The impact with Tehran was definitely impressive due to the heavy traffic, the cars that we would call vintage, the strong smell of smog that gets into your throat, the people (entire families) on mopeds without helmets, the run-down houses… the time that seems to have stopped in the early ’80s. Then, you start walking through the city and you find yourself absorbed in its huge bazaar: a crossroads of merchants who come to stock up on supplies from all over the country, of people who buy any sort of stuff or cross it to go to the mosque or simply to the public toilets.
Tehran’s parks are also striking. Those are the green lungs of the city and meeting points for couples, groups of friends, and families; there they can display their love, play any type of games, and have a chilling picnic.
What to see in Tehran?
- The bazaar, to get lost in its narrow streets, its floors and its products.
- A park (such as Laleh park, out of tourist destinations), to live everyday life away from prying eyes.
- The Golestan Palace, to get away from the chaos of the city, see the grandeur of its halls full of mirrors and fragments of mirrors and take a tour of the paintings of the Qajar families, famous for their long noses.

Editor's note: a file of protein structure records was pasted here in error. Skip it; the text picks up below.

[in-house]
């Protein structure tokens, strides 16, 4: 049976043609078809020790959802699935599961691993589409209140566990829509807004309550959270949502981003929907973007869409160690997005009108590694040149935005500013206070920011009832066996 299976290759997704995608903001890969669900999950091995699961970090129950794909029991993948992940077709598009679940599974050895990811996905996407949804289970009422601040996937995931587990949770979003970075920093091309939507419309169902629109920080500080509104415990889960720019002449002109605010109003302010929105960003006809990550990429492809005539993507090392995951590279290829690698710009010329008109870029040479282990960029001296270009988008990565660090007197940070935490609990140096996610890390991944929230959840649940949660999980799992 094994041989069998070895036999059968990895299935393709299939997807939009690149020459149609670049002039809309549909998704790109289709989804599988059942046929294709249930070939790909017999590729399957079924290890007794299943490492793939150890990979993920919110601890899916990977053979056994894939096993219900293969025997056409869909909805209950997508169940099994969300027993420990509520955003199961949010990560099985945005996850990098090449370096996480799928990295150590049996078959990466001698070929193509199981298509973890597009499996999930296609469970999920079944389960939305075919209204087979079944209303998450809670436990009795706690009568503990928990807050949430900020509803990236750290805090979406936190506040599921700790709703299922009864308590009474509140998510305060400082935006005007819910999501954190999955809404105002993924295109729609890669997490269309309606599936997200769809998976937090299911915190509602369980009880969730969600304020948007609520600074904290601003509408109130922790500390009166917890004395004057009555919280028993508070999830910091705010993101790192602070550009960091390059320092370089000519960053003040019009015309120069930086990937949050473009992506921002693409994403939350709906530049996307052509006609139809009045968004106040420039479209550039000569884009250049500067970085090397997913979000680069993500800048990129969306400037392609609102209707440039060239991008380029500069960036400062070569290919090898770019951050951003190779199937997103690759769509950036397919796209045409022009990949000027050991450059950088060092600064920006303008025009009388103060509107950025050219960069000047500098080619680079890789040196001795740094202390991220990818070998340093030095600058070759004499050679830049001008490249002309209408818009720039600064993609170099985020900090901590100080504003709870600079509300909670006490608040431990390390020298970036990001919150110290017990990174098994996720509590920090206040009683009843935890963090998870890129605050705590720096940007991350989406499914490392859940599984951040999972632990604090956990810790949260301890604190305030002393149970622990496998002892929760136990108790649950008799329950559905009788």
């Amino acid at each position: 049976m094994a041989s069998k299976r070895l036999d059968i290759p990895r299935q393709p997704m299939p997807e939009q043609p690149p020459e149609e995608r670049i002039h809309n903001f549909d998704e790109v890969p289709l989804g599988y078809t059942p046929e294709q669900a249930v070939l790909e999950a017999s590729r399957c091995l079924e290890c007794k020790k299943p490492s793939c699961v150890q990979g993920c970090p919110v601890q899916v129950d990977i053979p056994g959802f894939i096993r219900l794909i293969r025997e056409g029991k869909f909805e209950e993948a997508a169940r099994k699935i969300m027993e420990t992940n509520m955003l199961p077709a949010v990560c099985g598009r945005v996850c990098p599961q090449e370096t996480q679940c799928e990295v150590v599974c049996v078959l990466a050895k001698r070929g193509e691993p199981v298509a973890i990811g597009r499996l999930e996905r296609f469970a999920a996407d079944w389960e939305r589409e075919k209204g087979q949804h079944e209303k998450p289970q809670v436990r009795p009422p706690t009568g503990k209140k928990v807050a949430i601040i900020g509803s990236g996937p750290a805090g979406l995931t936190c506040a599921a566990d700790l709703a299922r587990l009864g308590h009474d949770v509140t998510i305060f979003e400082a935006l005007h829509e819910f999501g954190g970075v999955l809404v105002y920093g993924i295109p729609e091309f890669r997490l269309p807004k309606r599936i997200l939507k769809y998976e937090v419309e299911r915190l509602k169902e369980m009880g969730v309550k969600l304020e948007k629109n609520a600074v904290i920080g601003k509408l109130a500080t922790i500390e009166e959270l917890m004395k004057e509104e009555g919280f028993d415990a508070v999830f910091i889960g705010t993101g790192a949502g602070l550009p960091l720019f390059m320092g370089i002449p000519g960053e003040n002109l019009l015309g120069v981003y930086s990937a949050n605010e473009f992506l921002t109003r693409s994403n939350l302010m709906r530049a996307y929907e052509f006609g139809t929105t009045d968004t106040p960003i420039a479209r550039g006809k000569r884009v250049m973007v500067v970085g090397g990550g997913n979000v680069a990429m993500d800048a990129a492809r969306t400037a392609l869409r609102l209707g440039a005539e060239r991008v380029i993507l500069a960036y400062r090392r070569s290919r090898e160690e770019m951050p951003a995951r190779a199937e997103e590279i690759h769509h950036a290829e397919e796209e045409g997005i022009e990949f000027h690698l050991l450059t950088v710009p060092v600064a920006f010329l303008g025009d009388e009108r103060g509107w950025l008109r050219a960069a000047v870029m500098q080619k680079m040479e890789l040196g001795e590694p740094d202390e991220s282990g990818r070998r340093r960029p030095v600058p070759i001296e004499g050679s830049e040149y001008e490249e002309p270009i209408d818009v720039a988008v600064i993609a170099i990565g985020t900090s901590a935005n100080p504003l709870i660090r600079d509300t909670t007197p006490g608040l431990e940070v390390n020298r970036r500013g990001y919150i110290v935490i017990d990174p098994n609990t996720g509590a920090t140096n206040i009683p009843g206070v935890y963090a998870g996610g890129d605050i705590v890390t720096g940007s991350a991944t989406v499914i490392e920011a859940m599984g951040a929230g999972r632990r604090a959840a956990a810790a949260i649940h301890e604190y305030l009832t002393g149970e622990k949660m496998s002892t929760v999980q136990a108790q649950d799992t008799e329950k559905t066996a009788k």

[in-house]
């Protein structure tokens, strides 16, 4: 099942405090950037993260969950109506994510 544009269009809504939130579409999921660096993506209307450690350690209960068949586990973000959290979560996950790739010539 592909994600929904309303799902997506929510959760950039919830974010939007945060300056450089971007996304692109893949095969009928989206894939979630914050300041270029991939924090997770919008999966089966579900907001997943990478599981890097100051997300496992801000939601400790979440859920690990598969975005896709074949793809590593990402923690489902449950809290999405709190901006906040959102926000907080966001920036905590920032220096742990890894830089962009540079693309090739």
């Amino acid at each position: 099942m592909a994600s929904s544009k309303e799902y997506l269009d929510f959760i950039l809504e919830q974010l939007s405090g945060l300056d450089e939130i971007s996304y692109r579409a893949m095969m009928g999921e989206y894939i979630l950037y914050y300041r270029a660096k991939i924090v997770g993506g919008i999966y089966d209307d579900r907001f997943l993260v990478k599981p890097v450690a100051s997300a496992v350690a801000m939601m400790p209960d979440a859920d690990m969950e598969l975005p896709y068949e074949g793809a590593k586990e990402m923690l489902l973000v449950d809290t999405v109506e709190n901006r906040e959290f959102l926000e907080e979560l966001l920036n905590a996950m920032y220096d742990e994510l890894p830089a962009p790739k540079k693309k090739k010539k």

- The US Den of Espionage, that is the former US embassy, now called Museum Garden of Anti Arrogance, to have an insight of the anti-Western propaganda and the spying which went on there, such as CIA machinery and the shredded documents.
- The Holy Defense Museum, – 1km to celebrate what we call the Iran-Iraq war (1980-88), to have a different point of view on history and an insight of the official propaganda and rhetoric used by the Islamic Republic, back then as well as today.
A practical tip: Use the underground. It’s convenient and cheap, connects the main city attractions and is quite frequent. The first and last wagons are women-only, which is positive during rush hours; however, if you decide to get on the mixed wagons, it won’t be long before a man gives you his seat.